NASA announced today that water was discovered on the planet Mars. NASA’s Phoenix Mars Lander, through laboratory tests onboard the craft identified water in a soil sample retrieved by the lander’s robotic arm.  As NASA scientist’s pointed out, the presence of water increases the chance that there is or has been life on Mars.  Truly […]

Water on Mars & Science Education Timeline

NASA announced today that water was discovered on the planet Mars. NASA’s Phoenix Mars Lander, through laboratory tests onboard the craft identified water in a soil sample retrieved by the lander’s robotic arm.  As NASA scientist’s pointed out, the presence of water increases the chance that there is or has been life on Mars.  Truly […]

Touchdown: Mars Lander Arrives Polar Region

I watched the last half-hour and the final seven minutes of terror as the Mars Lander (Phoenix) approached and continued on into the Martian atmosphere entering at about 12,000 miles/hour, and slowed to 5 miles/hour and made a perfect landing: touchdown. What was exciting about this half-hour was watching the activities in mission-control and listening […]

NASA's Phoenix Lander Set to Land on Mars

On Sunday, soon after the finish of the Indianapolis 500 race, the Phoenix Mars Lander will approach the planet Mars and attempt a powered landing. Live coverage will be shown on NASA television with the descent to Martian surface beginning around 4:46 P.M. Eastern time. Here are some sequences showing how the Phoenix will approach […]

NASA’s Phoenix Lander Set to Land on Mars

On Sunday, soon after the finish of the Indianapolis 500 race, the Phoenix Mars Lander will approach the planet Mars and attempt a powered landing. Live coverage will be shown on NASA television with the descent to Martian surface beginning around 4:46 P.M. Eastern time. Here are some sequences showing how the Phoenix will approach […]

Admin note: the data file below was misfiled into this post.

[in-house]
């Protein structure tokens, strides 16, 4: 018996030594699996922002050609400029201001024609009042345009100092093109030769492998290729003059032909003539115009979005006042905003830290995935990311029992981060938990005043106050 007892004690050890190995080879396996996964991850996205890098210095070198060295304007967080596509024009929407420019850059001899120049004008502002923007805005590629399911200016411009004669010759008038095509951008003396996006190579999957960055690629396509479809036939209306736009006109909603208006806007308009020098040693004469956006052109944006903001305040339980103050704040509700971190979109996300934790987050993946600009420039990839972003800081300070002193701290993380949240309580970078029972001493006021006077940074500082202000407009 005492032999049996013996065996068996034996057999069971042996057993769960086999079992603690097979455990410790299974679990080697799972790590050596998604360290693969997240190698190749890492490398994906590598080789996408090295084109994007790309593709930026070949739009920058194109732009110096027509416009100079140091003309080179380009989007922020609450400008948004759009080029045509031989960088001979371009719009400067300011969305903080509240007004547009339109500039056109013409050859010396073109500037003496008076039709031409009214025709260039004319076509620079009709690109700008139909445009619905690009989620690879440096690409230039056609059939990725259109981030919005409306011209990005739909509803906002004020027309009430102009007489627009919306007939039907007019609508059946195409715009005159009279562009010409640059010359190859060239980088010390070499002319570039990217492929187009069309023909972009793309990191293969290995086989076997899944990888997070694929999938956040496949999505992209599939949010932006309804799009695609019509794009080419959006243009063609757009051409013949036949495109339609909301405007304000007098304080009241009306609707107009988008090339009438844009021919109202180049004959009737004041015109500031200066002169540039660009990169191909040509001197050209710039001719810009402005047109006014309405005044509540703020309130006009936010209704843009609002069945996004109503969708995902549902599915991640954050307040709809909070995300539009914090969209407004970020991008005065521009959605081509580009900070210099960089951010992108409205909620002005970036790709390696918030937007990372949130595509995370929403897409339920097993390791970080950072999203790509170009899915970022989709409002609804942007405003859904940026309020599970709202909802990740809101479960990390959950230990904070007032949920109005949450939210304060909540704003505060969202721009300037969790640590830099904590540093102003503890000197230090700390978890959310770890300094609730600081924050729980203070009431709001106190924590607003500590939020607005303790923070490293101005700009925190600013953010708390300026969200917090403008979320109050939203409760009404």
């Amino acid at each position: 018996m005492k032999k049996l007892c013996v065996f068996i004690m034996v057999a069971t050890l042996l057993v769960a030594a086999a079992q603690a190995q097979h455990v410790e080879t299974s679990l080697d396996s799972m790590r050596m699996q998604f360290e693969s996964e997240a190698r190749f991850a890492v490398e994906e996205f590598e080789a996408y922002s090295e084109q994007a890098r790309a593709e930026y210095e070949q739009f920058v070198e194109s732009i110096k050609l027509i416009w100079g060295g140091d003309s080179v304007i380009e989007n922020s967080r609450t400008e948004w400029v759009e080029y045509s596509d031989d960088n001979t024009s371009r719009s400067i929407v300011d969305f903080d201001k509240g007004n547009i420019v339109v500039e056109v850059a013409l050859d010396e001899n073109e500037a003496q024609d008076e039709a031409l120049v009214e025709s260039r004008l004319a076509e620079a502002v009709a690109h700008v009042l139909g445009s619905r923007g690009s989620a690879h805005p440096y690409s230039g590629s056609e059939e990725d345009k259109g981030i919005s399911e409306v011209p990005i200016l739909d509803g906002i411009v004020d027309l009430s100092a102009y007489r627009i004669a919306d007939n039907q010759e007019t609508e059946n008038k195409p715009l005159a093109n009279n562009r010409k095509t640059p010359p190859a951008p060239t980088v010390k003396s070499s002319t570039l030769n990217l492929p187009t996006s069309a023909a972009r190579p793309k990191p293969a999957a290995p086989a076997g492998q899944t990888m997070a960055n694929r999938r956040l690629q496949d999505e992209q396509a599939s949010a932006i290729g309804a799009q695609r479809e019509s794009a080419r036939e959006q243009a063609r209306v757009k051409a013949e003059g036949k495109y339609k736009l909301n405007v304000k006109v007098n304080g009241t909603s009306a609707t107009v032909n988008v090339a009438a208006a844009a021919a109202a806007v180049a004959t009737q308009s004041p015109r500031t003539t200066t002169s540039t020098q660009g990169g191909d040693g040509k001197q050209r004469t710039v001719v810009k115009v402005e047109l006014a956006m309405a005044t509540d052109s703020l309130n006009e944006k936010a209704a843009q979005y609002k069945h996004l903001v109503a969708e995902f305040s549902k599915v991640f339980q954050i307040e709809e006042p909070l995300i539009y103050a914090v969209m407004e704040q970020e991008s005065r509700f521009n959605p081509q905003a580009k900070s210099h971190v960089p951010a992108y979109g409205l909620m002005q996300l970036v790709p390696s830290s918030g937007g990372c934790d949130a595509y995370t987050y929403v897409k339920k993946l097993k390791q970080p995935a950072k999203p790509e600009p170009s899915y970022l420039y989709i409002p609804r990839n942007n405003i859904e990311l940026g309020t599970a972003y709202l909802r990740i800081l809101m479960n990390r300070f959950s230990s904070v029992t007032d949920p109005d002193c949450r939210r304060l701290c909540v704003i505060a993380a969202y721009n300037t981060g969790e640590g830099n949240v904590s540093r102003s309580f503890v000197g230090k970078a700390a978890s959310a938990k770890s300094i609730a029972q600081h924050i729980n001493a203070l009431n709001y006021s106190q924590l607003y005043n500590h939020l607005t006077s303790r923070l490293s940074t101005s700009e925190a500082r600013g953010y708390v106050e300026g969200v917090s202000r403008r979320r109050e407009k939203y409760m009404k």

Uncertainty and Global Warming: Using the Nature of Science to Deny and Cast Doubt on a Robust Scientific Theory

In their NYTimes article, Material Shows Weakening Of Climate Change Reports, Andrew C. Revkin and Matthew L. Wald reported on recently released House committee (Oversight and Government Reform) documents that indicated that a White House official edited goverment climate reports to play up uncertainty of the human role in global warming. The key word here […]

NASA's Earth-Sensing Satellites Getting Old

Satellites orbiting the earth have provided Earth Scientists will information that is used to study many parameters important to scientific investigation of Planet Earth. Paramters such as sea level, motions of the earth, glacial ice, and others are measured. In a report, Earth Science and Applications from Space: National Imperatives for the Next Decade and […]

NASA’s Earth-Sensing Satellites Getting Old

Satellites orbiting the earth have provided Earth Scientists will information that is used to study many parameters important to scientific investigation of Planet Earth. Paramters such as sea level, motions of the earth, glacial ice, and others are measured. In a report, Earth Science and Applications from Space: National Imperatives for the Next Decade and […]

Wernher von Braun and the American Rocket Program

In the previous post I focused on Sergey Pavlovich Korolyov, the Chief Designer and brilliant engineer of the Soviet rocket program. In this post I want to talk about Wernher von Braun and his contribution to the American rocket and space program. My thinking is influenced by Cadbury’s book, SpaceRace, as well as my own […]

Rest and Sleep for NASA: Participate in the Bed Rest Study